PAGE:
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51 international football matches, 28 Olympic sports, 1 sporting summer

Barbara Slater

Director, BBC Sport

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In just over 2 months’ time, the fifteenth European Football Championship kicks off as the host nation, France, seek to regain the trophy they last won at the turn of the millennium. Just under a month later, the attention of the sporting world shifts 9000 kilometres to Rio de Janeiro, for the thirty-first Olympic Games. Both events will be live across the BBC’s TV, radio, online and digital services.

“The good gold Beeb” was how one national newspaper, the Sunday Mirror, described our coverage of London 2012. Another, the Daily Mail, put the BBC, “top of the broadcasting medal table”. More importantly, audiences loved it with over 90% of the UK population tuning in and 96% of those surveyed saying the BBC’s coverage met or exceeded their expectations. Our aim was to immerse audiences in both the sport and atmosphere of the London Games.  We did things like broadcasting every sport live, basing our main studio in the centre of Olympic Park and deploying presentation teams at venues such as cycling, swimming and athletics. It worked. 

As the flame in East London was extinguished we set ourselves the target of living up to those expectations in Rio. So we hope to broadcast on two network TV channels, two national radio stations, an expanded Red Button service, across social media plus each individual sport streamed online. With extensive reportage throughout the BBC’s local, national and global outlets, fans of the Olympic Games will have every base covered.

The Games take place at 33 venues in Rio and another 5 venues in the cities of São Paulo, Belo Horizonte, Salvador, Brasília and Manaus. It is a resource-intensive operation to do justice to an event of this scale, stature and national interest. We are planning to deliver roughly the same volume of output as London 2012 but with 455 accredited staff being sent to Brazil – around 40% below the total number of accreditations for London 2012 and 35% below Glasgow’s Commonwealth Games in 2014. It is also worth noting that, for example, more than 70% of the personnel covering the action on TV will be drawn from the freelance community, part of the BBC’s commitment to supporting production talent across the UK media industry.

We know that staff numbers can often attract criticism, but to put these into context we are deploying about one-fifth the size of the team of the US broadcaster rights holder.

We have purposefully re-prioritised resources over the last four years to ensure we deliver the best possible coverage of Rio 2016. The presenters, commentators, reporters and pundits that lead our coverage require the support of a wide array of production and technical staff. The days are long, intensive and high-pressured, with the majority of staff working from the International Broadcast Centre alongside the rest of the world’s media. As with Euro 2016, we are working in partnership with other broadcasters to share presentation facilities and maximise the efficiency of our production operations. As technology develops we expect to locate more of our major event production (and staff) in the UK without undermining the quality of coverage. But some of the technology we need to use is not broadcast-ready yet.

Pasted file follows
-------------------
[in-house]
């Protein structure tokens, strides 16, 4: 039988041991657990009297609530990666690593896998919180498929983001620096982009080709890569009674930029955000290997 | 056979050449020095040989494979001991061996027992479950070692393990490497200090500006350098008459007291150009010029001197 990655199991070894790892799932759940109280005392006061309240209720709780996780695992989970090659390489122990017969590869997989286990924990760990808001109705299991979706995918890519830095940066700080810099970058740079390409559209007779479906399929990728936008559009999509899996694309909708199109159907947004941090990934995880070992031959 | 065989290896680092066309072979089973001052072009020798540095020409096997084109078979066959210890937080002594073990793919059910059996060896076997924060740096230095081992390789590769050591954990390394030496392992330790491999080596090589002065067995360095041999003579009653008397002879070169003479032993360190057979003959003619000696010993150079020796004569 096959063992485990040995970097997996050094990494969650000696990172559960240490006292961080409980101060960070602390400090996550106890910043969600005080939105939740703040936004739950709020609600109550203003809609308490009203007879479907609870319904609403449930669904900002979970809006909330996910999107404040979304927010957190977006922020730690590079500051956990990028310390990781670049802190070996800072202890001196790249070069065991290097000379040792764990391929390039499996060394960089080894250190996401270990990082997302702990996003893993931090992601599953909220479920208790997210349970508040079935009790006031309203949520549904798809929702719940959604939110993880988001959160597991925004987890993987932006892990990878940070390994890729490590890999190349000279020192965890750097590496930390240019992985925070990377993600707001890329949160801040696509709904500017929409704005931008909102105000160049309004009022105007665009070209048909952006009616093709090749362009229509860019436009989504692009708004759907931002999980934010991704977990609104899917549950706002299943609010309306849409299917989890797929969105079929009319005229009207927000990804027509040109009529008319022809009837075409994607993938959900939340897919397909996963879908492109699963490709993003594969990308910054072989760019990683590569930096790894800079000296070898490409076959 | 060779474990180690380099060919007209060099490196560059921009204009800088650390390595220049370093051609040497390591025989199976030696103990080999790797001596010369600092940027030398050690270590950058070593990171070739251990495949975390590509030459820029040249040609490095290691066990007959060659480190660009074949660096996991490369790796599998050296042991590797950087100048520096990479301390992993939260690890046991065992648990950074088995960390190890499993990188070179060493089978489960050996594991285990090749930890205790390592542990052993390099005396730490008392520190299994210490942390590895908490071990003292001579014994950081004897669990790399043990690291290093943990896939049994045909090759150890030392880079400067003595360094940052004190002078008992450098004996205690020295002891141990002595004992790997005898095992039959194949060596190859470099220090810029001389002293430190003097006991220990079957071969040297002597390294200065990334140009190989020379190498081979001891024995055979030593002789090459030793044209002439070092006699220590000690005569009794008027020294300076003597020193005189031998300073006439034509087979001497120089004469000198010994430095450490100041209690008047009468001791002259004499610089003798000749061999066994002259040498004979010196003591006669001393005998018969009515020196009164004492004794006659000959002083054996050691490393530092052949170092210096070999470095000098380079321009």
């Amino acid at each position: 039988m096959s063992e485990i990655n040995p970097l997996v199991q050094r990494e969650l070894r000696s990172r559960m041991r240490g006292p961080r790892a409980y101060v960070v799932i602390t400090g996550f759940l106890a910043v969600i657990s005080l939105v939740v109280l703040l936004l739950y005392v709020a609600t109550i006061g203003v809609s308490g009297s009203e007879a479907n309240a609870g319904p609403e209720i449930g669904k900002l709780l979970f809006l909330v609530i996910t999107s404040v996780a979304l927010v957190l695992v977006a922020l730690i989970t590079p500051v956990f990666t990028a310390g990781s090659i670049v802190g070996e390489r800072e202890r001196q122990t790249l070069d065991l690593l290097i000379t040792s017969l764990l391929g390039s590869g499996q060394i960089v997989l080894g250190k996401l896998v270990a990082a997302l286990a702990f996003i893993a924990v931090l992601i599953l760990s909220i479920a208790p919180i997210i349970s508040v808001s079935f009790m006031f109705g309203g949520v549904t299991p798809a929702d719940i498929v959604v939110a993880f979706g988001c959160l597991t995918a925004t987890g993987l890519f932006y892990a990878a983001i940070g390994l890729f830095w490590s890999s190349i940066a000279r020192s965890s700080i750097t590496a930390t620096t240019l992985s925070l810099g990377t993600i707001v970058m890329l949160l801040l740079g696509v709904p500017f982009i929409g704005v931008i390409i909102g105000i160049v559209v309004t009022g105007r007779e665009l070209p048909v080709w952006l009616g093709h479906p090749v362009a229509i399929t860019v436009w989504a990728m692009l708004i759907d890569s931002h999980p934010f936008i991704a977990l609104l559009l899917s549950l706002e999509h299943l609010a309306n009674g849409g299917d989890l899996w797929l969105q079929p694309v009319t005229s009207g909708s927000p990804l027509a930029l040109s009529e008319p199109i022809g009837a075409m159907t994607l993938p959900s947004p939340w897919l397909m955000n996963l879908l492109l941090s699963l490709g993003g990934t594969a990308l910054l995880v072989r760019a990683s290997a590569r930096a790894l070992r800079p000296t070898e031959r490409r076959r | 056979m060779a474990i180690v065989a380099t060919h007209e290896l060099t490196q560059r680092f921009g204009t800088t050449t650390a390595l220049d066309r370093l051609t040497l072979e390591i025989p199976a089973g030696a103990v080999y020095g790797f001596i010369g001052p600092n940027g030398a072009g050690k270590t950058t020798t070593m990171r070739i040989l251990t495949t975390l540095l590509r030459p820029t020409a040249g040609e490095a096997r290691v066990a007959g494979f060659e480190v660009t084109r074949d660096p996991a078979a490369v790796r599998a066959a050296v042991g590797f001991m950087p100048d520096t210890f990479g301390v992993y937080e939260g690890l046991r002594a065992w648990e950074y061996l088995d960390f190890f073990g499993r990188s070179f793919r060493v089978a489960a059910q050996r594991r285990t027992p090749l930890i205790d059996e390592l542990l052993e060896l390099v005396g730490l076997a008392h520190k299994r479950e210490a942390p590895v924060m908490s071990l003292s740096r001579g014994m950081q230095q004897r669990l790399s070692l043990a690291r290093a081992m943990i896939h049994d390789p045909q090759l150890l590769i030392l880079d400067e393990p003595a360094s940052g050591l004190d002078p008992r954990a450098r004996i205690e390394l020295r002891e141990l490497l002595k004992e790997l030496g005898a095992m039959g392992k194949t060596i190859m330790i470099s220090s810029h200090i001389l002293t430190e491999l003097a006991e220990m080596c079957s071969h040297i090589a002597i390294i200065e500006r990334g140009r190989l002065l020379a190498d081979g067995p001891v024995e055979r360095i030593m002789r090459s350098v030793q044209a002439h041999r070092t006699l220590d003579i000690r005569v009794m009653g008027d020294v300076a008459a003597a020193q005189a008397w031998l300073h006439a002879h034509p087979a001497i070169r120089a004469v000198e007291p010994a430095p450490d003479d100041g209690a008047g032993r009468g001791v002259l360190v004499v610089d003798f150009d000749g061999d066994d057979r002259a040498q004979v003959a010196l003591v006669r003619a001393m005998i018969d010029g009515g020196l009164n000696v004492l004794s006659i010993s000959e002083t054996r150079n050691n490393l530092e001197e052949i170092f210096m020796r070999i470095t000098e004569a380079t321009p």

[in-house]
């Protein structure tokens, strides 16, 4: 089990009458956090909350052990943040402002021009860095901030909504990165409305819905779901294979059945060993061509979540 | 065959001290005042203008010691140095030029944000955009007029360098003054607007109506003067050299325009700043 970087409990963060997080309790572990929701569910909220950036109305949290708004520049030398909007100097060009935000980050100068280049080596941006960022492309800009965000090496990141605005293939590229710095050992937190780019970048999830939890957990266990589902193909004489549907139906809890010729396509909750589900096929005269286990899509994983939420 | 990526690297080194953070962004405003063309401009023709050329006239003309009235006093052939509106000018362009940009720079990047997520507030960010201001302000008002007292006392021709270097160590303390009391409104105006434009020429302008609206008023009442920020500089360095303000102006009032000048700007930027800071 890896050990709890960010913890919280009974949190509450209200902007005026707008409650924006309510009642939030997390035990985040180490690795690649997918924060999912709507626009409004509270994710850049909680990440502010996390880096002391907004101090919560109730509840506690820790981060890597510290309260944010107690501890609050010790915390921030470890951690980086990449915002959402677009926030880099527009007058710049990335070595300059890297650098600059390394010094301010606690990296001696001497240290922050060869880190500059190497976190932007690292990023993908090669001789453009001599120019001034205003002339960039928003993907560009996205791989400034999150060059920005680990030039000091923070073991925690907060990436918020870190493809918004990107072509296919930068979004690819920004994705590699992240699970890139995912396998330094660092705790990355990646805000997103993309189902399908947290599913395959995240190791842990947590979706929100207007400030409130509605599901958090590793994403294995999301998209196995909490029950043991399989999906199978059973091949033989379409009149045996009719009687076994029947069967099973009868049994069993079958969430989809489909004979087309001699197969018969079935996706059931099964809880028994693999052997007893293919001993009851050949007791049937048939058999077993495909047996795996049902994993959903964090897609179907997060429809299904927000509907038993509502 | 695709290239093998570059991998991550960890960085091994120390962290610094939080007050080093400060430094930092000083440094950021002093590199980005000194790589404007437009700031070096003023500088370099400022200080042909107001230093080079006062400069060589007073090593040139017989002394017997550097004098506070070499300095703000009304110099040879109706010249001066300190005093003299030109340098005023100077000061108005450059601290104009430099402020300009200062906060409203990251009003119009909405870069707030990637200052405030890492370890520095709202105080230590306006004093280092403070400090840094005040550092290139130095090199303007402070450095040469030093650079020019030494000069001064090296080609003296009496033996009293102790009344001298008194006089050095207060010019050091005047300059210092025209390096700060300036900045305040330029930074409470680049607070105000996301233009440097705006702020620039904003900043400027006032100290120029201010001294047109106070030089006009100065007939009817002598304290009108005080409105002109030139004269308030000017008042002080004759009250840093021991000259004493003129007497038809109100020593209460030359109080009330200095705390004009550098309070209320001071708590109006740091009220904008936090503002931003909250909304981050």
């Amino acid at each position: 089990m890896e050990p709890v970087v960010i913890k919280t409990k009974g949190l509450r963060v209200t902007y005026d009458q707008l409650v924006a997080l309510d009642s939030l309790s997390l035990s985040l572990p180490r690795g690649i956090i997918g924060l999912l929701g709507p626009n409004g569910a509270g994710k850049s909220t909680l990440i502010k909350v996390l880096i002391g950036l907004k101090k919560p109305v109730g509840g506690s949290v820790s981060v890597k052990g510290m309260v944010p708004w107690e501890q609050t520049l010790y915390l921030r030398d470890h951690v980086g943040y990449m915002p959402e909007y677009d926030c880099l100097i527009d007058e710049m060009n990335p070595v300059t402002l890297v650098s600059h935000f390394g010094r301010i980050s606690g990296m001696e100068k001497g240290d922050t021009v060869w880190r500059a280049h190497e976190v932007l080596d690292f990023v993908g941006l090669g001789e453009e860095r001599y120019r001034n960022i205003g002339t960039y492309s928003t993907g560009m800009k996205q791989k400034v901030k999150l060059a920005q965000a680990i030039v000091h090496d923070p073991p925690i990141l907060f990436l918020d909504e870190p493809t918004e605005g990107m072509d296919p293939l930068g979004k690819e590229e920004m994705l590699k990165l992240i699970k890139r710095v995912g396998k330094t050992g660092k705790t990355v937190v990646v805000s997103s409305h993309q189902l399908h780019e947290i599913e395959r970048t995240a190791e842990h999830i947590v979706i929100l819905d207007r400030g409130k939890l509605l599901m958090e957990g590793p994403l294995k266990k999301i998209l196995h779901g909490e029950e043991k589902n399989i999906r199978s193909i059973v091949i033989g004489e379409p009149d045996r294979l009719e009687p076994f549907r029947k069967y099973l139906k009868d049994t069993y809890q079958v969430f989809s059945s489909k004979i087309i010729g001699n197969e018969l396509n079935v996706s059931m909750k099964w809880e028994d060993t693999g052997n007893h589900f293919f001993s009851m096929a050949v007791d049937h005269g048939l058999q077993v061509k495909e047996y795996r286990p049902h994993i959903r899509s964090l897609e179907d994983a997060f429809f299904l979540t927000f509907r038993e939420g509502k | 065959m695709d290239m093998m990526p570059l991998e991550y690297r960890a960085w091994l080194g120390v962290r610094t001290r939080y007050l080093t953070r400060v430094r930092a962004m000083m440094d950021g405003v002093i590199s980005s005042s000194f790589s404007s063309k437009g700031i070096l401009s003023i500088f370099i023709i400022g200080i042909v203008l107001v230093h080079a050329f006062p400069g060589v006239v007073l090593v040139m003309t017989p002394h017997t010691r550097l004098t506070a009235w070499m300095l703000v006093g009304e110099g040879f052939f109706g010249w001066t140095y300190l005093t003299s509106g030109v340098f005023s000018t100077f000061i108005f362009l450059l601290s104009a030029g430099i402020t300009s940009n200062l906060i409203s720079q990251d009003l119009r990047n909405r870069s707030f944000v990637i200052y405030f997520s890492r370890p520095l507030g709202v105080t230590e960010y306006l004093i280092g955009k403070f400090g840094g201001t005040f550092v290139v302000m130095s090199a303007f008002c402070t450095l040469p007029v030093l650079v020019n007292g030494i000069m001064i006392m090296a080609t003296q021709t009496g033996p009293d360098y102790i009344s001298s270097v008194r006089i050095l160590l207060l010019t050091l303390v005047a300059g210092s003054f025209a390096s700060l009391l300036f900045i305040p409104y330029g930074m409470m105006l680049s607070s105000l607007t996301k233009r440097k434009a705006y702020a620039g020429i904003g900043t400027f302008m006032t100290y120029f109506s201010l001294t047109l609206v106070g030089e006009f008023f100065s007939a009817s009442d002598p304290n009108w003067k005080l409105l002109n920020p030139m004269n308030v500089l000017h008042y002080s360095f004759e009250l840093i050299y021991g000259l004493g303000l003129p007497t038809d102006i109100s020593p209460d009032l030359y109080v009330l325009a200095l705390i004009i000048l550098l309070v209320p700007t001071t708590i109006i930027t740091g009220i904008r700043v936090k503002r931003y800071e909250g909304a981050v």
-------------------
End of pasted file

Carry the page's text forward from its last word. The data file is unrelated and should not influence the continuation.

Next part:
The month-long European Football Championship are set to be the biggest yet with more cities (up from 8 to 10), more teams (up from 16 to 24) and more matches (up from 31 to 51). Last time 39 million people watched the BBC’s coverage of the tournament with a peak audience of 23 million for England’s quarter final defeat to Italy.

France 2016 has added excitement for home nation fans with alongside England, Northern Ireland and Wales qualifying for a major football event for the first time in 30 years and 58 years respectively. BBC Wales and BBC Northern Ireland will be on site to relay the latest news from within the respective camps, capture the stories from the legions of travelling fans and provide Welsh language services.

We are once again sharing the live TV rights with ITV with the most talked about match of the opening round, England v Wales, exclusively live on the BBC. World Cup and European Championship winner Thierry Henry and stalwart of England’s recent campaigns, Rio Ferdinand, are set to join Gary Lineker and Alan Shearer in the studio, with more big international names to follow.  BBC Radio 5 live will cover every match from France, with more than 200 hours of live output led by Mark Chapman along with Caroline Barker, Kelly Cates and Dan Walker.

Our digital services will provide a daily offer to licence fee payers that is unrivalled in its depth and breadth. The Brazil World Cup delivered more than 100 million page views to the BBC Sport website, demonstrating a global demand for the BBC’s coverage of major football tournaments. We’ll send 258 accredited personnel to France – fewer than we sent to Brazil for the World Cup.

On the pitches and tracks, in the pools and venues, a new generation of heroes and heroines will come to the fore, changing the path of their lives. Like a good football referee, the exploits of those working on the BBC’s coverage of these events will largely go unnoticed to the public eye. That’s as it should be; the immense effort required to deliver the best possible service for audiences will always be outweighed by the huge sense of privilege that comes with covering an Olympic Games or European Football Championship.

Barbara Slater is Director, BBC Sport

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